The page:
what makes you think that you have the right to tax these hard-working Americans way more than other hard-working Americans simply due to their income? Those lawyers and accountants you talk about attended college and graduate school in order to earn that money. Who are you to say that they need to take their well deserved earnings and give half of them to the government to do with as they please?

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        7. bob318

          there are those that will always be more successful, and others that if you handed them a million dollars tomorrow, they would spend it all and be broke in -5 years.

          it has to do with drive, intelligence, the willingness to fail, a little good luck, and the understanding that greed is good, that it’s is just another word for motivation, one is demonized, one is celebrated. and not spending it all!

          lol, money flowing from the poor to the rich IS the economy!

          you sure aren’t going to have the rich people buying stuff from the poor people, it’s not like they have store front, or business.

          The poor choose their lot in life in many ways, even if they do not realize it.

          poor people are workers, and every now and then, a worker decides they want more in life, and start their own thing, that’s the difference.

          subsidizing the poor removes that ambition to be more, an important ingredient to move up in society.

          I have backed up everything I have laid out here with logic, spelling out the reasons behind my assertions as other here have done for you

          you on the other hand have simply been talking out of sympathy, hardly a case to make in telling ME to take a “econ course”

          sympathy has nothing to do with economics.

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          1. lucky85

            "If u tax the rich you will see a huge slow down in job creation"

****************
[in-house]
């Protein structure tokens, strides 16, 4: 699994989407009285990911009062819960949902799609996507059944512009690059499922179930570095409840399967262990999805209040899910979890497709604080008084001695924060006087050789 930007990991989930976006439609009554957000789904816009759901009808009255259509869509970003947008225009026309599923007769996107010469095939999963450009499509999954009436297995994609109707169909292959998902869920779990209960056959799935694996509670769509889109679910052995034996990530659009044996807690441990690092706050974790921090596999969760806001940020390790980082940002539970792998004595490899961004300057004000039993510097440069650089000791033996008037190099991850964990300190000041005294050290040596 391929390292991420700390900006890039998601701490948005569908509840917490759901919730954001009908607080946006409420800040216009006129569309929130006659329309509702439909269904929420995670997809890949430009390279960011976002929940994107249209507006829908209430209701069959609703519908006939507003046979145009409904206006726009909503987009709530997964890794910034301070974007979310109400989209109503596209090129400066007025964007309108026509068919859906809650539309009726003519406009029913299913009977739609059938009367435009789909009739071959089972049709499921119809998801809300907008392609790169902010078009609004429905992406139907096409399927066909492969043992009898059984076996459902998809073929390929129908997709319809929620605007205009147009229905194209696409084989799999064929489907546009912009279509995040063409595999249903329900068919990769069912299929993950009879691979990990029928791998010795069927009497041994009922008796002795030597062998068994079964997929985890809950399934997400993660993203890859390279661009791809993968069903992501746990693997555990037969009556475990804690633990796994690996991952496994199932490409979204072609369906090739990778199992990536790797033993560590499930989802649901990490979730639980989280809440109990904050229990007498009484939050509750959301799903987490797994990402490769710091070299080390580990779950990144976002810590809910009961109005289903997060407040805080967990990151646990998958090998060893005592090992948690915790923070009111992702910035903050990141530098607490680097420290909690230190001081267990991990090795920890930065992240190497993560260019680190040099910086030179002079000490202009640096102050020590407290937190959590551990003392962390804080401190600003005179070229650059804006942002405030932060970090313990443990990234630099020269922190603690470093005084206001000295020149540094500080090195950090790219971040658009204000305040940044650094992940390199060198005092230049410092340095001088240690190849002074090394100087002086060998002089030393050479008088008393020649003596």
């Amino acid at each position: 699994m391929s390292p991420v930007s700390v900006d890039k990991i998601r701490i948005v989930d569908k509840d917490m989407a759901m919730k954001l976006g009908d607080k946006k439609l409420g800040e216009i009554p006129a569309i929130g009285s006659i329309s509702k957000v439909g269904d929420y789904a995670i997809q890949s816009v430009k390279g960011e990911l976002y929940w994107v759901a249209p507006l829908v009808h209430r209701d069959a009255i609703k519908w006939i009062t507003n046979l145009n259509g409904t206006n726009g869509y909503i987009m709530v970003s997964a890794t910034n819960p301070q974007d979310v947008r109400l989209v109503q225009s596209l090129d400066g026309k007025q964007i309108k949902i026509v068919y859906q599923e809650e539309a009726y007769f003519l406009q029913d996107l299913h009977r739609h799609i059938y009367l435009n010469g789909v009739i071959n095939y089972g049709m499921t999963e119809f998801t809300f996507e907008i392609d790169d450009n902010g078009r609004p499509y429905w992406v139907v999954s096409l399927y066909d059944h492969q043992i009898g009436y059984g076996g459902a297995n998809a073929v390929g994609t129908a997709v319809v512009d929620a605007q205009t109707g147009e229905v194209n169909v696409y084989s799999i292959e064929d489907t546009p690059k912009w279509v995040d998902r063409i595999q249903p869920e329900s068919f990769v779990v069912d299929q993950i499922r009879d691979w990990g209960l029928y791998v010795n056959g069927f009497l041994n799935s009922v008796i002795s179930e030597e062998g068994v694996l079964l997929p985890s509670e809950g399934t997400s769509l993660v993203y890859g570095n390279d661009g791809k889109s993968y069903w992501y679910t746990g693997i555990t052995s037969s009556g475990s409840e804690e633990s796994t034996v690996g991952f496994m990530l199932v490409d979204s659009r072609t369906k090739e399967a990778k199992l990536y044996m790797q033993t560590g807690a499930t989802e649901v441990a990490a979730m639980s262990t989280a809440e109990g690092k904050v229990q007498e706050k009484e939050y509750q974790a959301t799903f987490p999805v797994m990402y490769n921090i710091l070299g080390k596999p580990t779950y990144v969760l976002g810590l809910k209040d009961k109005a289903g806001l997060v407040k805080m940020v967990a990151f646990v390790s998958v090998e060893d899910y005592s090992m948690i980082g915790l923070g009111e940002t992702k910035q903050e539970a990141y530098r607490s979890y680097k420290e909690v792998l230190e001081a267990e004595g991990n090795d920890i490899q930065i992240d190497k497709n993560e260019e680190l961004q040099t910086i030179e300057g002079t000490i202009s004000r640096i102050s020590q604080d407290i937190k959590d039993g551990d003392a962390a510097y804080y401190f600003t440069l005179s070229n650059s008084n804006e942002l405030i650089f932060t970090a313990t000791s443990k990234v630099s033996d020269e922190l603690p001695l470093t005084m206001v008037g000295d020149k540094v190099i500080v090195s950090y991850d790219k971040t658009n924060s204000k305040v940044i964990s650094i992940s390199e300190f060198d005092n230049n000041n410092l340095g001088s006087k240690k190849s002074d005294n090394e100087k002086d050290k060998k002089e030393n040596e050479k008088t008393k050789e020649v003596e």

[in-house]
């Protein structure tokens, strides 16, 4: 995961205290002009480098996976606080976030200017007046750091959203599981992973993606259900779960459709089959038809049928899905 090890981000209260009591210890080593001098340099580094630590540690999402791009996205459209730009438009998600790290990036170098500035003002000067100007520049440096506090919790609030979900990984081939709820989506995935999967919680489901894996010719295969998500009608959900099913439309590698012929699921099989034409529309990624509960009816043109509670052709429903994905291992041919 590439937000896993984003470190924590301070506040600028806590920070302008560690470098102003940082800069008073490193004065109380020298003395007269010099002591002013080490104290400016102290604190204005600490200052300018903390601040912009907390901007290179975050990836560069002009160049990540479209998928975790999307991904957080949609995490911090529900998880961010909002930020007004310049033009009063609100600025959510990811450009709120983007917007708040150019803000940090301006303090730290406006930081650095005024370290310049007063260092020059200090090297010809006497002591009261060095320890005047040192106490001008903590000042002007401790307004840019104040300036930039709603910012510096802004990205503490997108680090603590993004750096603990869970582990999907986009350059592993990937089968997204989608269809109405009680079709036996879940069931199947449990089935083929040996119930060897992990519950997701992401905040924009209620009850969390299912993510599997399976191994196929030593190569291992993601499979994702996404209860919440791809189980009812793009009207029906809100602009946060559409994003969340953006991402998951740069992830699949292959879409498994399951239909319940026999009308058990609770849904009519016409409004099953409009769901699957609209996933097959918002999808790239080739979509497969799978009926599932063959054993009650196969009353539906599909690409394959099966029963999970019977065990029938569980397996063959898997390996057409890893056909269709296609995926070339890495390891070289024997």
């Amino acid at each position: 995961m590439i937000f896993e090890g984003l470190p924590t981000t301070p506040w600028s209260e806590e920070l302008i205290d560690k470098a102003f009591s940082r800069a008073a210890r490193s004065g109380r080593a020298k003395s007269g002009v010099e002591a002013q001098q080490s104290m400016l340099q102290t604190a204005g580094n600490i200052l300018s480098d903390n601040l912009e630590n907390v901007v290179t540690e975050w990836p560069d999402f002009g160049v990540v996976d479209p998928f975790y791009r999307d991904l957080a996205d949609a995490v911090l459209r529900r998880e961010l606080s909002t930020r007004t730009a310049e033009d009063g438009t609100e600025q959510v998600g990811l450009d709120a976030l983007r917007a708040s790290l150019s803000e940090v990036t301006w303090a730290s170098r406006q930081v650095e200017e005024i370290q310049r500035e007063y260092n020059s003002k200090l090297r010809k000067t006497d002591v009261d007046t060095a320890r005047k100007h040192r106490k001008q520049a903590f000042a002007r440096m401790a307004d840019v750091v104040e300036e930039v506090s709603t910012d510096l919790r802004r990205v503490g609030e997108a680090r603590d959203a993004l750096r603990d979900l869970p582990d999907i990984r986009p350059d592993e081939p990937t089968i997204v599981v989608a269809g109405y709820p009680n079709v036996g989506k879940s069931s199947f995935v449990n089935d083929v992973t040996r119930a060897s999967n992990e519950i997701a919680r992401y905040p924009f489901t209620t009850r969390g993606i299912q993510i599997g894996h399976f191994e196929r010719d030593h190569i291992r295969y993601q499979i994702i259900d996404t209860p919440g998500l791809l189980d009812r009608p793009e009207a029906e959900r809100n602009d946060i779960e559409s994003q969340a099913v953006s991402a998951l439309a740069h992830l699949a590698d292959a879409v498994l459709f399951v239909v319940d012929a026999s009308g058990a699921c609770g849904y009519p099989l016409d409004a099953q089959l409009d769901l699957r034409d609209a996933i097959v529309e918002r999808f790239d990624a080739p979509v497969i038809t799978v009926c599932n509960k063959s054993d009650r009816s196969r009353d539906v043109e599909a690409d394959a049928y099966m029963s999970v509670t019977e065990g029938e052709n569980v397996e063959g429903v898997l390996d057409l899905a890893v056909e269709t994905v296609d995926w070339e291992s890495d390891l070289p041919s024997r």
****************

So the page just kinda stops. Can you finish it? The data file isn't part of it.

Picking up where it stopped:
This statement pushed by the repugs simply isn't true. It's been proven over and over that the rich don't invest money saved on taxes in creating jobs, but instead they invest in tax shelters to keep that money.

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    2. SamShelly

      @lucky85

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    3. SamShelly

      @lucky85

      I understand the thinking that people who can afford to pay more taxes should pay more taxes. However, "corporate taxes" is an oxymoron. If you run a lemonade stand and the cost of producing a cup of lemonade is ¢20, you might sell each cup at ¢25. That's a 25% profit margin. That's not bad. So Tiny Tim buys a cup of lemonade for ¢25. However, if the government taxes your business, that in effect cuts into your profits. It affects your profit margin no differently than the price of lemons going up or the price of sugar. You would do what every business does, which is pass that cost on to your customers by increasing the price of the cup of lemonade. Now Tiny Tim has to pay more for the same product. So I ask you this: Who pays "corporate taxes"? The answer is the consumer does. Any increased expenses get passed on to the consumer every time.

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      1. bob318

        Given up on lucky85, that one has no common sense.

        I've explained the same thing twice before to lucky... with no luck at all.

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      2. lucky85